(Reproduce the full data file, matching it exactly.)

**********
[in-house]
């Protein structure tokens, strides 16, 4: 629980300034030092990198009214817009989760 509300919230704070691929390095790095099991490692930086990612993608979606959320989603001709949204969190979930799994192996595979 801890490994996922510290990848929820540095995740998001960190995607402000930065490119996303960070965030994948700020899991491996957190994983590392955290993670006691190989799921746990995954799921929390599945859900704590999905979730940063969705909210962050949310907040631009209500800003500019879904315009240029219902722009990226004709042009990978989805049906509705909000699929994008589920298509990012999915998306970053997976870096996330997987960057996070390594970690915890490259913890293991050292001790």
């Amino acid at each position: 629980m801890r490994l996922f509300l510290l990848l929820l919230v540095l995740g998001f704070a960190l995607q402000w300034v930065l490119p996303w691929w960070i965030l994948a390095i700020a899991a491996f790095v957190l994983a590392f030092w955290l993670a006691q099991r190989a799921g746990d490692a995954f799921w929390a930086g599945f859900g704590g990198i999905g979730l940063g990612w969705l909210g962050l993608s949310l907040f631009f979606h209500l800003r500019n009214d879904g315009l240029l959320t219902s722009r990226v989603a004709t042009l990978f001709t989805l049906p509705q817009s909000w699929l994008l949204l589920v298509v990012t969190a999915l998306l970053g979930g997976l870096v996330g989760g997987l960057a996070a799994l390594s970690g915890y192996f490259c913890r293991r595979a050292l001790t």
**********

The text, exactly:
[in-house]
């Protein structure tokens, strides 16, 4: 629980300034030092990198009214817009989760 509300919230704070691929390095790095099991490692930086990612993608979606959320989603001709949204969190979930799994192996595979 801890490994996922510290990848929820540095995740998001960190995607402000930065490119996303960070965030994948700020899991491996957190994983590392955290993670006691190989799921746990995954799921929390599945859900704590999905979730940063969705909210962050949310907040631009209500800003500019879904315009240029219902722009990226004709042009990978989805049906509705909000699929994008589920298509990012999915998306970053997976870096996330997987960057996070390594970690915890490259913890293991050292001790």
């Amino acid at each position: 629980m801890r490994l996922f509300l510290l990848l929820l919230v540095l995740g998001f704070a960190l995607q402000w300034v930065l490119p996303w691929w960070i965030l994948a390095i700020a899991a491996f790095v957190l994983a590392f030092w955290l993670a006691q099991r190989a799921g746990d490692a995954f799921w929390a930086g599945f859900g704590g990198i999905g979730l940063g990612w969705l909210g962050l993608s949310l907040f631009f979606h209500l800003r500019n009214d879904g315009l240029l959320t219902s722009r990226v989603a004709t042009l990978f001709t989805l049906p509705q817009s909000w699929l994008l949204l589920v298509v990012t969190a999915l998306l970053g979930g997976l870096v996330g989760g997987l960057a996070a799994l390594s970690g915890y192996f490259c913890r293991r595979a050292l001790t």